3. Results

3.1. Correlations among Variables

As shown in Table 3, behavioral control of both parents as well as relationships between children and two parents were negatively correlated with adolescent delinquency. Besides, parental psychological control was generally linked with children’s delinquency in a positive manner, despite some insignificant correlation coefficients. Overall, these results are consistent with the general expectations. In addition, across the three waves, male adolescents showed a higher level of delinquency as compared with female peers.

3.2. Developmental Trajectory of Adolescent Delinquency and Gender Effect

As shown in Table 4, Model 1 suggested a large intra-class correlation coefficient (ICC) of 0.535, meaning that 53.5% of the variance in adolescent delinquency was attributable to individual differences. Thus, IGC models are required to test predictors at both Level 1 and Level 2. Compared with Model 1, Model 2 including time as a predictor had a better model fit (Δχ2(3) = 160.40, p < 0.001, ΔAIC = 154.40, ΔBIC = 133.44). Results of the model indicated that adolescent delinquency level increased gradually over time (β = 0.024, p < 0.001).
When gender was considered as a Level-2 covariate in addition to time (i.e., Model 3), model fit increased significantly (Δχ2(2) = 29.93, p < 0.001, ΔAIC = 25.93, ΔBIC = 11.96). Results depicted in Table 5 suggested that gender acted as a significant predictor of the initial level of (β = 0.014, p < 0.05) and the rate of change (β = 0.007, p < 0.05) in adolescent delinquency. Compared with female students, male students exhibited a higher level of delinquency at Wave 1 and a faster increase in delinquency over time (see Figure 1). Additionally, gender’s predictive effects remained significant after the parental factors were further included in the models (see Table 5, Table 6 and Table 7).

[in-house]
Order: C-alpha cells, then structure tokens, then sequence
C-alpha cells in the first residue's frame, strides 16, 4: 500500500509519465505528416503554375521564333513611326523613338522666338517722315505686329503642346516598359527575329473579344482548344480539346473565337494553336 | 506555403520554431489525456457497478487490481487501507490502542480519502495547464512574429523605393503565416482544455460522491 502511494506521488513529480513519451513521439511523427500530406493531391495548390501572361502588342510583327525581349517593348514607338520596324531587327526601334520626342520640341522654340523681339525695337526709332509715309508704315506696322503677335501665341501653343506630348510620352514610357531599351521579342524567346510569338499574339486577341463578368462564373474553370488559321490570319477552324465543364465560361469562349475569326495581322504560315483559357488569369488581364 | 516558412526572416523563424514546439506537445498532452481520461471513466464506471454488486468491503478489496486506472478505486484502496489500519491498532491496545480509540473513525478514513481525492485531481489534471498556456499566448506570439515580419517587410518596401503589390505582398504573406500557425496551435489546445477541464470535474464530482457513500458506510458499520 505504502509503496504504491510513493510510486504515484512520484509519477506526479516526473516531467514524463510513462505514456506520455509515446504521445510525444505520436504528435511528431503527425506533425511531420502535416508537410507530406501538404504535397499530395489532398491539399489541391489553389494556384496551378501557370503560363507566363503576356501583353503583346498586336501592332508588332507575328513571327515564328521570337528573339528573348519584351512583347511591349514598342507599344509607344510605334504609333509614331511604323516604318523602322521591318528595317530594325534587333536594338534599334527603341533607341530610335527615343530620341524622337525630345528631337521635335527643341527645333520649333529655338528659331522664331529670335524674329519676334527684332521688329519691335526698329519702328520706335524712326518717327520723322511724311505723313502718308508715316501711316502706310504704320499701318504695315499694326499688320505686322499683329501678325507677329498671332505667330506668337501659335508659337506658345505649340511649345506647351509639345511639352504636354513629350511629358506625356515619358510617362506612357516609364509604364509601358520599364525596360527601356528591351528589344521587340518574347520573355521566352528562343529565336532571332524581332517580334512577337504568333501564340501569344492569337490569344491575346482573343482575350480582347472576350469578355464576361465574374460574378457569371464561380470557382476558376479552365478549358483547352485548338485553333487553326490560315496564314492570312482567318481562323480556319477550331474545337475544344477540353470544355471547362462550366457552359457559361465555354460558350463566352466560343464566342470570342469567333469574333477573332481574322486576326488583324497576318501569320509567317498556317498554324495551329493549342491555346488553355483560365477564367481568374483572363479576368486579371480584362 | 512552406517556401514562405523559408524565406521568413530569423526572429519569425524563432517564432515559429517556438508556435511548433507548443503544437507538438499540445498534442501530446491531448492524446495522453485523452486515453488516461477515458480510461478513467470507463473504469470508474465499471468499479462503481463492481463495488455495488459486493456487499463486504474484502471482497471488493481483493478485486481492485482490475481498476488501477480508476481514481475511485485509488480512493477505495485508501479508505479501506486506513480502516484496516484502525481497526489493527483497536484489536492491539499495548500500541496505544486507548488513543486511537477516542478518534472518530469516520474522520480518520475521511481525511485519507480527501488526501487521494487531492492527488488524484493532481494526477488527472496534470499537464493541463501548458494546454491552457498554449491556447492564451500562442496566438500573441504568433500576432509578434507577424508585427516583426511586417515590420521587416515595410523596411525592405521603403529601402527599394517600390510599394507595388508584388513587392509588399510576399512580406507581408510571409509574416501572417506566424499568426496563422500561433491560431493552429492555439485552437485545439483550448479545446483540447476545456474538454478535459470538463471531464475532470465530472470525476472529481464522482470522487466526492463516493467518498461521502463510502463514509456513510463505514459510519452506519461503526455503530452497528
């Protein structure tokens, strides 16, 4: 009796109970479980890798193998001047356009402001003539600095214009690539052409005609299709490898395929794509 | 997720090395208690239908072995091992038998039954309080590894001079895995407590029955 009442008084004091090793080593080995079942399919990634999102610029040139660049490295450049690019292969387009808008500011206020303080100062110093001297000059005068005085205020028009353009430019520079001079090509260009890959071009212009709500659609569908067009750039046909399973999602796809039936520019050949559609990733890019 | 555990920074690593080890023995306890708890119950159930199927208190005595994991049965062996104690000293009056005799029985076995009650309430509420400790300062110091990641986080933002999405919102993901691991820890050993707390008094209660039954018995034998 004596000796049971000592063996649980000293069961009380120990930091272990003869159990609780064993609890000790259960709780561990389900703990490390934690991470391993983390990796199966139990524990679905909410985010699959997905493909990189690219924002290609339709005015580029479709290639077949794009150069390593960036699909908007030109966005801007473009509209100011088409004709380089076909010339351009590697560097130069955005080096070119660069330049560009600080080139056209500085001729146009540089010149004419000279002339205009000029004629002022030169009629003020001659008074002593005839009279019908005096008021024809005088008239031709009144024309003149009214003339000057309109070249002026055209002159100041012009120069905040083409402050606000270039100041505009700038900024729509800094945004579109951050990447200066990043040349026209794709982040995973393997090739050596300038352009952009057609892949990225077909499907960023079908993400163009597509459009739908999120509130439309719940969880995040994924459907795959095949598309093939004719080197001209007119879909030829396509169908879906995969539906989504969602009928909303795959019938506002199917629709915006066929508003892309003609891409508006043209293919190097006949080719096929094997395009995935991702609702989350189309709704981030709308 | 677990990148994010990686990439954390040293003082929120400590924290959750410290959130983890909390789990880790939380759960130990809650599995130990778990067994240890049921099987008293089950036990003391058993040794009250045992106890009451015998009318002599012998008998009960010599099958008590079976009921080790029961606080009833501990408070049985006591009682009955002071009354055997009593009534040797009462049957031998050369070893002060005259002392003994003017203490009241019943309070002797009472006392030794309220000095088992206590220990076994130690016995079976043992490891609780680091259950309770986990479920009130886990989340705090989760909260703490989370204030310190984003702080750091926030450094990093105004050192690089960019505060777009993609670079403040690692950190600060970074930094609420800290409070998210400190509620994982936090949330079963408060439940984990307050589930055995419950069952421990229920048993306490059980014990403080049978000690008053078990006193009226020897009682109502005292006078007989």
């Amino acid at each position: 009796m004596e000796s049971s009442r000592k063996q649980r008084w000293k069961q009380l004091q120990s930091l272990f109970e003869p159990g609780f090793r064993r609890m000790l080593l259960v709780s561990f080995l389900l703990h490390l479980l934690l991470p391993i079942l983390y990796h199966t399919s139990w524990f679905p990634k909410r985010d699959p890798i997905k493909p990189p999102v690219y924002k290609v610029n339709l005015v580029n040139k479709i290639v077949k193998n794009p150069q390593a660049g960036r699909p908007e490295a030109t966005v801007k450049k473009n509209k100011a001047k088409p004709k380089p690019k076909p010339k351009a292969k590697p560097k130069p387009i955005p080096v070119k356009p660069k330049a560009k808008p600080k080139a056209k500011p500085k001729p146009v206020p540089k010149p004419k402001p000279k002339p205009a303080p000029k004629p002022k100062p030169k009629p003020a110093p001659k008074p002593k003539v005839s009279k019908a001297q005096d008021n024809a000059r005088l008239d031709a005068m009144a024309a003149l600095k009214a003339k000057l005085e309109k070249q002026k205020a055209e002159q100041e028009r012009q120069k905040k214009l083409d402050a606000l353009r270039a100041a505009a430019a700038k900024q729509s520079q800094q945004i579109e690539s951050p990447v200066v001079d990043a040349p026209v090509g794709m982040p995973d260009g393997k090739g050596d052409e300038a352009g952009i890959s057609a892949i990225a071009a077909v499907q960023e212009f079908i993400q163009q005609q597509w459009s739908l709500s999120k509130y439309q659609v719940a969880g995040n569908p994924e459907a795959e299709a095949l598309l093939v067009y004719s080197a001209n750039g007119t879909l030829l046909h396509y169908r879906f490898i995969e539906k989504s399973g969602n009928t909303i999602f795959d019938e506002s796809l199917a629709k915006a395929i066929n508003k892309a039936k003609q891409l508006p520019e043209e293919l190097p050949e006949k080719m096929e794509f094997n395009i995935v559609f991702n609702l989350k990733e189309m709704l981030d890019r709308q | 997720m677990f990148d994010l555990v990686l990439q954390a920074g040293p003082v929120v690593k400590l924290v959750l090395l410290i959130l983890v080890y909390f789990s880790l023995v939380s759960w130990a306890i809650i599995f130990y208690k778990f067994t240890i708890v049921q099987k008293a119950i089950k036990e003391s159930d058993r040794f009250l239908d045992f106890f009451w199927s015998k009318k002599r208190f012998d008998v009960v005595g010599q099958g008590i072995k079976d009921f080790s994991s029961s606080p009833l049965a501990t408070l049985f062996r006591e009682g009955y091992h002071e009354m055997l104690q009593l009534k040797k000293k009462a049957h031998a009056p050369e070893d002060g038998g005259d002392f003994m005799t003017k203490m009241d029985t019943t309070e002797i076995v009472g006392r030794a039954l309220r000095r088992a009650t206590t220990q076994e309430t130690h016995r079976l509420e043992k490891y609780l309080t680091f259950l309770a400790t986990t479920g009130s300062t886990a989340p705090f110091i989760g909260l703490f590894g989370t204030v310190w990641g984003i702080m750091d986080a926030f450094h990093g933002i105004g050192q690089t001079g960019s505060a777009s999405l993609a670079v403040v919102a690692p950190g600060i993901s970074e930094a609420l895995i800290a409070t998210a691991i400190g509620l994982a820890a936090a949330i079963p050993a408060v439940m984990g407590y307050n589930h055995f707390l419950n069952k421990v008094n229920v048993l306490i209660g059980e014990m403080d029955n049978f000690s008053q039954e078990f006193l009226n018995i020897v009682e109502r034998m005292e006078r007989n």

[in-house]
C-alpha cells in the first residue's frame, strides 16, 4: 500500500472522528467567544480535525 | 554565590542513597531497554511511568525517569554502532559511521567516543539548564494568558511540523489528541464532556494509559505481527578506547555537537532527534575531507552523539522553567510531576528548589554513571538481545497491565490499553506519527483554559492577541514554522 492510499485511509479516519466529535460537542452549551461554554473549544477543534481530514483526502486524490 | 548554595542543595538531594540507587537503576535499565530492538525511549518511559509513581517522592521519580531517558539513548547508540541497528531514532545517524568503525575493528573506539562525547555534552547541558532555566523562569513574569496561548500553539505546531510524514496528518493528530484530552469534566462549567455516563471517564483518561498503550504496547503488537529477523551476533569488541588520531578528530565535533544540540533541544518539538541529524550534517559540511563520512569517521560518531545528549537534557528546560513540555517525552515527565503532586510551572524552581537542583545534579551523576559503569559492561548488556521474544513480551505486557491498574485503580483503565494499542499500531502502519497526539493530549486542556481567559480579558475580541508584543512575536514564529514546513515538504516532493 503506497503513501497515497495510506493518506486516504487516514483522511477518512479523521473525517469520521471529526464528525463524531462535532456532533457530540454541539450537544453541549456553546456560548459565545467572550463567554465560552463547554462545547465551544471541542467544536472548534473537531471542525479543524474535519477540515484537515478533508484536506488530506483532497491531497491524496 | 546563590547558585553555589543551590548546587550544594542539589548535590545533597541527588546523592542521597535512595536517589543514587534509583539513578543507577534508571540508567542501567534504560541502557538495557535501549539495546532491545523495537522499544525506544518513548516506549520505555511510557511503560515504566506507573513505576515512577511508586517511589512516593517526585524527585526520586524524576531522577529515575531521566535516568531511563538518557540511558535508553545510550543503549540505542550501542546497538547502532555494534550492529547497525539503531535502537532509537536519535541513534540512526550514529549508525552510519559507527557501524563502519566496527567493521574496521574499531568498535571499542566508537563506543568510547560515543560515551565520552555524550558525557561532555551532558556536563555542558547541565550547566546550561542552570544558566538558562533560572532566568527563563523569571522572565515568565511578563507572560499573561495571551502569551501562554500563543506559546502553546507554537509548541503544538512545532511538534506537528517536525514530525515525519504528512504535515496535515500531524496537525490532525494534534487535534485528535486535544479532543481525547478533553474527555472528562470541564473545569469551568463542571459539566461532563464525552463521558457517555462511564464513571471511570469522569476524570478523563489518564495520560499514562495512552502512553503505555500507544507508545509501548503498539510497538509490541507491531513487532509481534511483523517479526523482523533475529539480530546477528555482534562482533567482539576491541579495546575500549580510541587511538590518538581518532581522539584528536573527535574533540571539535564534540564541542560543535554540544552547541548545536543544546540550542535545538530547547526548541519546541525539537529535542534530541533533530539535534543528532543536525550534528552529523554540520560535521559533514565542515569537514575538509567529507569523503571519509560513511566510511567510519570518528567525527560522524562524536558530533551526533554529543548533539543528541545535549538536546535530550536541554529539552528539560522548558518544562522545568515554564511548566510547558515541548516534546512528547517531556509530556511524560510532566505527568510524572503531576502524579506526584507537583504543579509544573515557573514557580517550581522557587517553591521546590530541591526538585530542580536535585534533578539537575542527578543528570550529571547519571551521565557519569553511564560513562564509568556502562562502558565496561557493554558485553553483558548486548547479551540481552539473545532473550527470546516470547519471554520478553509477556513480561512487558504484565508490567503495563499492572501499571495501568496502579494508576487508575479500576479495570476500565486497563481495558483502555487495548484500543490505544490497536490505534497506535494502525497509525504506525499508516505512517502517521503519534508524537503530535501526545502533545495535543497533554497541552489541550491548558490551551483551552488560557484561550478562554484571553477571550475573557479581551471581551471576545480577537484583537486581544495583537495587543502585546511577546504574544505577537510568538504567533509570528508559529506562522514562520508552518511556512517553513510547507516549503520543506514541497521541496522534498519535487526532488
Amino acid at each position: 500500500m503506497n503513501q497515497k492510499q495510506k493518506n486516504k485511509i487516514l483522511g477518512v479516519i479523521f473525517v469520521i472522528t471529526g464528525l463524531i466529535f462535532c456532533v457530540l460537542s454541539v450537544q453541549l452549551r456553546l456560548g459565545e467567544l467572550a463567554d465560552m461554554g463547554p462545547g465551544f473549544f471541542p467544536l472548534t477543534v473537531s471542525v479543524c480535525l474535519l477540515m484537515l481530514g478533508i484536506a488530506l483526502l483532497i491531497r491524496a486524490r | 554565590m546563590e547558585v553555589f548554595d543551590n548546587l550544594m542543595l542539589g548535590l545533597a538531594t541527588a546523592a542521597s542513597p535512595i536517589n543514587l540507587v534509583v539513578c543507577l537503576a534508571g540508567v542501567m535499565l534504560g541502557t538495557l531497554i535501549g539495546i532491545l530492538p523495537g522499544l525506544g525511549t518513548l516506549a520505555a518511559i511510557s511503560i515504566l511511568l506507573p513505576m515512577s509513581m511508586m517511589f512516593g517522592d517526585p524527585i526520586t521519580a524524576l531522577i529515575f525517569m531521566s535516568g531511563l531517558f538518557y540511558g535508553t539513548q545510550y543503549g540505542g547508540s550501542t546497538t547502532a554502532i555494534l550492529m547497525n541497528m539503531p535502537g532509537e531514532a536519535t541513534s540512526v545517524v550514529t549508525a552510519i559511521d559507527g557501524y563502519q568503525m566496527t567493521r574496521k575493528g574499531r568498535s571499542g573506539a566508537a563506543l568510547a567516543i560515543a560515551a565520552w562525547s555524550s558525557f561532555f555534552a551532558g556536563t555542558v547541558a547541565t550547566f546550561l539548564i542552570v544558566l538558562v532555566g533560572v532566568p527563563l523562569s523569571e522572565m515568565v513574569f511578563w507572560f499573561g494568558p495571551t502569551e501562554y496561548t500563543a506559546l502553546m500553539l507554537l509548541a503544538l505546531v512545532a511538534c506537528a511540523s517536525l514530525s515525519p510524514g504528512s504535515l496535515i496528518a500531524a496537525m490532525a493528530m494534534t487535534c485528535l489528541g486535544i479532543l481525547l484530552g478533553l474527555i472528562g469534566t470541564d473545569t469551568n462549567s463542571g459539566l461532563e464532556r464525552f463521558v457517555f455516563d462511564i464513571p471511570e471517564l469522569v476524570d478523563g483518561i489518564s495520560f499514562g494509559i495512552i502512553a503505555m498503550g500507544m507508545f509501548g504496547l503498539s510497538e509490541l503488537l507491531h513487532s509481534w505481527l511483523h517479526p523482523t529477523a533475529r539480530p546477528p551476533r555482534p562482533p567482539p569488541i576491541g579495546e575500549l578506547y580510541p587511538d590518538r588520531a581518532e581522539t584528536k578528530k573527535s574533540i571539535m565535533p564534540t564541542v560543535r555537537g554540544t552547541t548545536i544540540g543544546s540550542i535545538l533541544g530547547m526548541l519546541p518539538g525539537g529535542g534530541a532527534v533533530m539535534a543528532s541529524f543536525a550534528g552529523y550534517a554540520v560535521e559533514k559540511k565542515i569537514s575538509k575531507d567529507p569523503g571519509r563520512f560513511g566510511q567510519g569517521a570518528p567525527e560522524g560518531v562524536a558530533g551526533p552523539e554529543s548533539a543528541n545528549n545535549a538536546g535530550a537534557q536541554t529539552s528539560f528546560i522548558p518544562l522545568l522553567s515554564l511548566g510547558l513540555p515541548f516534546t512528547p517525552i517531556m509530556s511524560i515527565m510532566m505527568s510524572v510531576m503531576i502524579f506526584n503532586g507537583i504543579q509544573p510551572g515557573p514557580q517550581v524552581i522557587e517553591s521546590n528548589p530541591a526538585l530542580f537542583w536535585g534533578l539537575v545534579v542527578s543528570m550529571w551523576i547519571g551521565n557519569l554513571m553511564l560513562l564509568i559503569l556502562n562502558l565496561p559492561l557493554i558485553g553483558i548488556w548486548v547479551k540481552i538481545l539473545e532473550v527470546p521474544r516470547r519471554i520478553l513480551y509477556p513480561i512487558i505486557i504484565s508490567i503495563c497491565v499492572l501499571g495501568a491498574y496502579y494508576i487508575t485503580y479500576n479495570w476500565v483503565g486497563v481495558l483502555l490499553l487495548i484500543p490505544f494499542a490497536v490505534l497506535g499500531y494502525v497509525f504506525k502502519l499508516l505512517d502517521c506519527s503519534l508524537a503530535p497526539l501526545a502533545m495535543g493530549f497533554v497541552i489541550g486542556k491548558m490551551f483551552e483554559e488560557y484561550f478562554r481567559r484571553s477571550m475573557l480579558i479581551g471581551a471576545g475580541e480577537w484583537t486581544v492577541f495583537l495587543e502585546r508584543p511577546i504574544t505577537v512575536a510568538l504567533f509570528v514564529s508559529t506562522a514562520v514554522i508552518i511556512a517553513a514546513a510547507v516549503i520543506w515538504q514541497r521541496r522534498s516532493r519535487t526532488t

Further gender–based analyses for Model 2 indicated that delinquency level increased significantly among boys (β = 0.03, p < 0.001) and girls (β = 0.02, p < 0.001, see Table 4). The results suggest that the growth curve of delinquency was similar among male and female adolescents.

3.3. Parental Impacts on the Initial Level of Adolescent Delinquency

The three aspects of parental characteristics were investigated in Model 4a, 4b, and 4c, respectively. Gender–based IGC models including Model 4a, 4b, and 4c yielded similar predictive effects of each parenting factor on the initial delinquency level as well the rate of change among boys and girls. Thus, in the rest of the paper we focus on the findings of IGC models based on the full sample.
As shown in Table 5, Table 6 and Table 7, comparisons of the model fit indices indicated that Model 4a (Δχ2(4) = 216.53, p < 0.001, ΔAIC = 208.53, ΔBIC = 180.58) and 4c (Δχ2(4) = 263.54, p < 0.001, ΔAIC = 255.54, ΔBIC = 227.59) had better model fit than did Model 3, suggesting that parental behavioral control and quality of parent-child relationship should be included in the IGC models. However, Model 4b failed to fit data significantly better than Model 3 (Δχ2(4) = 13.17, p < 0.05, ΔAIC = 5.17, ΔBIC = −22.78), indicating that parental psychological control did not add to Model 3 in explaining the variance in adolescent delinquency (i.e., parental psychological control did not serve as significant predictors in the IGC model). As such, findings did not support Hypothesis 1c, 1d, 2c, and 2d, which stated the hypothesized effects of parents’ behavioral control.